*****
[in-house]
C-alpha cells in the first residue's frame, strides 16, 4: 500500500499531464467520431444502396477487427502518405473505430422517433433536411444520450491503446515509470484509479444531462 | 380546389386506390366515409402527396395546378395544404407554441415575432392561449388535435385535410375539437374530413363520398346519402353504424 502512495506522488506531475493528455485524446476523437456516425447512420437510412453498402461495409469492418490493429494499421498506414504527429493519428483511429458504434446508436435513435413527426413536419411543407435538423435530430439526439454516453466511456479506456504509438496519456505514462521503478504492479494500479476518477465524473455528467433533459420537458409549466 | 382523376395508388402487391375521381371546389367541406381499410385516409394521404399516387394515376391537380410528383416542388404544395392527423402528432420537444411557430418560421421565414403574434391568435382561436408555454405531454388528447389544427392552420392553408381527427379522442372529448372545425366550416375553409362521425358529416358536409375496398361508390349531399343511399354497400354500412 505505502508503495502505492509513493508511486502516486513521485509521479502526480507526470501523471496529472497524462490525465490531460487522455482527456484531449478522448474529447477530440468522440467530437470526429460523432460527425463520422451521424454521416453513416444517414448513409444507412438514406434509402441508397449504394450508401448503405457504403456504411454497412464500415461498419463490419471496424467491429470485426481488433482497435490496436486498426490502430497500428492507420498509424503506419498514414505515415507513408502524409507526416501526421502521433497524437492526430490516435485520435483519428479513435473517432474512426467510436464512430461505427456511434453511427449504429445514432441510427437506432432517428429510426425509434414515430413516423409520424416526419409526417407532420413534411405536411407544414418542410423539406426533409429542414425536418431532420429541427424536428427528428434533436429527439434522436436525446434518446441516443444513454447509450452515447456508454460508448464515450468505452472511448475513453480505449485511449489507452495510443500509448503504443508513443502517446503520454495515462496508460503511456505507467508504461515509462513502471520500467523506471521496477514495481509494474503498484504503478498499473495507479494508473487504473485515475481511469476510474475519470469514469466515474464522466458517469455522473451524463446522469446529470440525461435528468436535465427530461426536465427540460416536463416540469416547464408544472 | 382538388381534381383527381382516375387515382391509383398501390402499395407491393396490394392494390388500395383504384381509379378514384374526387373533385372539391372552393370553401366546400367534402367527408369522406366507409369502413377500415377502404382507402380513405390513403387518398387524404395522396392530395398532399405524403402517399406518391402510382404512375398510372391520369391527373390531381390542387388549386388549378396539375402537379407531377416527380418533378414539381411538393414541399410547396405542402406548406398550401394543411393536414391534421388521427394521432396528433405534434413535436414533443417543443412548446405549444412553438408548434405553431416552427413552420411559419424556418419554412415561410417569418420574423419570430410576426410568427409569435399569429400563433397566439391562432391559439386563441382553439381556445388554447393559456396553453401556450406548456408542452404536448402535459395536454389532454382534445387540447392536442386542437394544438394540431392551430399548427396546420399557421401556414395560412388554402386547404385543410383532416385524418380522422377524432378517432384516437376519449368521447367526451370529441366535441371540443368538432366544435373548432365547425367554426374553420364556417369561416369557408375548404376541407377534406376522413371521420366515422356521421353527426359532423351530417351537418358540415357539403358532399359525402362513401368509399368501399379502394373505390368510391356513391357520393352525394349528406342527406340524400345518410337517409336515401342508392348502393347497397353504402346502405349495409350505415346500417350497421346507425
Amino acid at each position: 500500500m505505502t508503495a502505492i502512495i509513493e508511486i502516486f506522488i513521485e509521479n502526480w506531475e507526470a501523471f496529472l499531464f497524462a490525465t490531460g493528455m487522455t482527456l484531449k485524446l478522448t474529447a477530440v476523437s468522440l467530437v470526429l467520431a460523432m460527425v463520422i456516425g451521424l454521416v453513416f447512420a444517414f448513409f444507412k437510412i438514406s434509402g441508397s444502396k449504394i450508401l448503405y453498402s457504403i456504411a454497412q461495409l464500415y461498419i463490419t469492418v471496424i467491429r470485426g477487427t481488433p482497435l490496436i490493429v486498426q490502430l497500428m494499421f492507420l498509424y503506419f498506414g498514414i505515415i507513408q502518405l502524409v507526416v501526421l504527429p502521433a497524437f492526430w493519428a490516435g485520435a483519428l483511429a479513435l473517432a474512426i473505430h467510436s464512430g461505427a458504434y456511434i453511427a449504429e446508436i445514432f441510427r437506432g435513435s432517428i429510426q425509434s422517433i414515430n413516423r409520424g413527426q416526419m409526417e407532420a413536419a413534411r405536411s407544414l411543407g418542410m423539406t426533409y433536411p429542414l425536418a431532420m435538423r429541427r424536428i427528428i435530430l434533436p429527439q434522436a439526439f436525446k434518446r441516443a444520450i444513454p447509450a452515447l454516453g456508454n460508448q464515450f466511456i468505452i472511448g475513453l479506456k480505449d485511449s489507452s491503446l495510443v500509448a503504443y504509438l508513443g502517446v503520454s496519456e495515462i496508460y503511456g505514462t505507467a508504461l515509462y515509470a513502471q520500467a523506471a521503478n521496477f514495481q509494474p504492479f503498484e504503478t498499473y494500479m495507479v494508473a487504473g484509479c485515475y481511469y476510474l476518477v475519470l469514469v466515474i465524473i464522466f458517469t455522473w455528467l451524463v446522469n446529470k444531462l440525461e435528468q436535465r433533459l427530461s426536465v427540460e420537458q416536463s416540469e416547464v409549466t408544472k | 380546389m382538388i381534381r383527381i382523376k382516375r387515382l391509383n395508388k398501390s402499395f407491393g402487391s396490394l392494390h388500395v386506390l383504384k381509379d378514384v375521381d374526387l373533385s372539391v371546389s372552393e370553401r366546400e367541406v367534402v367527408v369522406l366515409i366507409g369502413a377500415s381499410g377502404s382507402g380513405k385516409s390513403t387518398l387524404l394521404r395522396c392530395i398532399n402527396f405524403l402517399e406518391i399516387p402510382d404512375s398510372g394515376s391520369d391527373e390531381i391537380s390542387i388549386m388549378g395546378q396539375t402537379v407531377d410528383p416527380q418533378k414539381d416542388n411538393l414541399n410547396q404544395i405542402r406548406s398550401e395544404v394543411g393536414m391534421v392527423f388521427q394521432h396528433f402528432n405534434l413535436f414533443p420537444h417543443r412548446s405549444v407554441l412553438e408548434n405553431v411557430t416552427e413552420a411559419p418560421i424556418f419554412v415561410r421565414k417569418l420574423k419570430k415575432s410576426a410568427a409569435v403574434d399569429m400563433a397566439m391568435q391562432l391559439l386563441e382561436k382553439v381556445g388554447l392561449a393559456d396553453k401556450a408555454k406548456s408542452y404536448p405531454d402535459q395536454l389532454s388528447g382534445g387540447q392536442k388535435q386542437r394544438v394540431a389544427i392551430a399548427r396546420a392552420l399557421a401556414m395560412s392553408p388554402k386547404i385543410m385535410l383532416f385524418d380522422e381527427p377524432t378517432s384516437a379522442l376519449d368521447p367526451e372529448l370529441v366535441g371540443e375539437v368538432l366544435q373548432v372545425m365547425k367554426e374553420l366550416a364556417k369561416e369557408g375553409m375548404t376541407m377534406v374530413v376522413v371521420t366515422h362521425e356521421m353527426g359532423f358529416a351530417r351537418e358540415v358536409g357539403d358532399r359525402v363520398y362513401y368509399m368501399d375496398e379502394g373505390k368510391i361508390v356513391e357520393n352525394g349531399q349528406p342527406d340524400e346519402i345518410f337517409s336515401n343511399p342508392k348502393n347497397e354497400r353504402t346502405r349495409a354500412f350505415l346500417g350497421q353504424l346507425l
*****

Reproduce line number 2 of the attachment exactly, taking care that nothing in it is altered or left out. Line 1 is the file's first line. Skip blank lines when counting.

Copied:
C-alpha cells in the first residue's frame, strides 16, 4: 500500500499531464467520431444502396477487427502518405473505430422517433433536411444520450491503446515509470484509479444531462 | 380546389386506390366515409402527396395546378395544404407554441415575432392561449388535435385535410375539437374530413363520398346519402353504424 502512495506522488506531475493528455485524446476523437456516425447512420437510412453498402461495409469492418490493429494499421498506414504527429493519428483511429458504434446508436435513435413527426413536419411543407435538423435530430439526439454516453466511456479506456504509438496519456505514462521503478504492479494500479476518477465524473455528467433533459420537458409549466 | 382523376395508388402487391375521381371546389367541406381499410385516409394521404399516387394515376391537380410528383416542388404544395392527423402528432420537444411557430418560421421565414403574434391568435382561436408555454405531454388528447389544427392552420392553408381527427379522442372529448372545425366550416375553409362521425358529416358536409375496398361508390349531399343511399354497400354500412 505505502508503495502505492509513493508511486502516486513521485509521479502526480507526470501523471496529472497524462490525465490531460487522455482527456484531449478522448474529447477530440468522440467530437470526429460523432460527425463520422451521424454521416453513416444517414448513409444507412438514406434509402441508397449504394450508401448503405457504403456504411454497412464500415461498419463490419471496424467491429470485426481488433482497435490496436486498426490502430497500428492507420498509424503506419498514414505515415507513408502524409507526416501526421502521433497524437492526430490516435485520435483519428479513435473517432474512426467510436464512430461505427456511434453511427449504429445514432441510427437506432432517428429510426425509434414515430413516423409520424416526419409526417407532420413534411405536411407544414418542410423539406426533409429542414425536418431532420429541427424536428427528428434533436429527439434522436436525446434518446441516443444513454447509450452515447456508454460508448464515450468505452472511448475513453480505449485511449489507452495510443500509448503504443508513443502517446503520454495515462496508460503511456505507467508504461515509462513502471520500467523506471521496477514495481509494474503498484504503478498499473495507479494508473487504473485515475481511469476510474475519470469514469466515474464522466458517469455522473451524463446522469446529470440525461435528468436535465427530461426536465427540460416536463416540469416547464408544472 | 382538388381534381383527381382516375387515382391509383398501390402499395407491393396490394392494390388500395383504384381509379378514384374526387373533385372539391372552393370553401366546400367534402367527408369522406366507409369502413377500415377502404382507402380513405390513403387518398387524404395522396392530395398532399405524403402517399406518391402510382404512375398510372391520369391527373390531381390542387388549386388549378396539375402537379407531377416527380418533378414539381411538393414541399410547396405542402406548406398550401394543411393536414391534421388521427394521432396528433405534434413535436414533443417543443412548446405549444412553438408548434405553431416552427413552420411559419424556418419554412415561410417569418420574423419570430410576426410568427409569435399569429400563433397566439391562432391559439386563441382553439381556445388554447393559456396553453401556450406548456408542452404536448402535459395536454389532454382534445387540447392536442386542437394544438394540431392551430399548427396546420399557421401556414395560412388554402386547404385543410383532416385524418380522422377524432378517432384516437376519449368521447367526451370529441366535441371540443368538432366544435373548432365547425367554426374553420364556417369561416369557408375548404376541407377534406376522413371521420366515422356521421353527426359532423351530417351537418358540415357539403358532399359525402362513401368509399368501399379502394373505390368510391356513391357520393352525394349528406342527406340524400345518410337517409336515401342508392348502393347497397353504402346502405349495409350505415346500417350497421346507425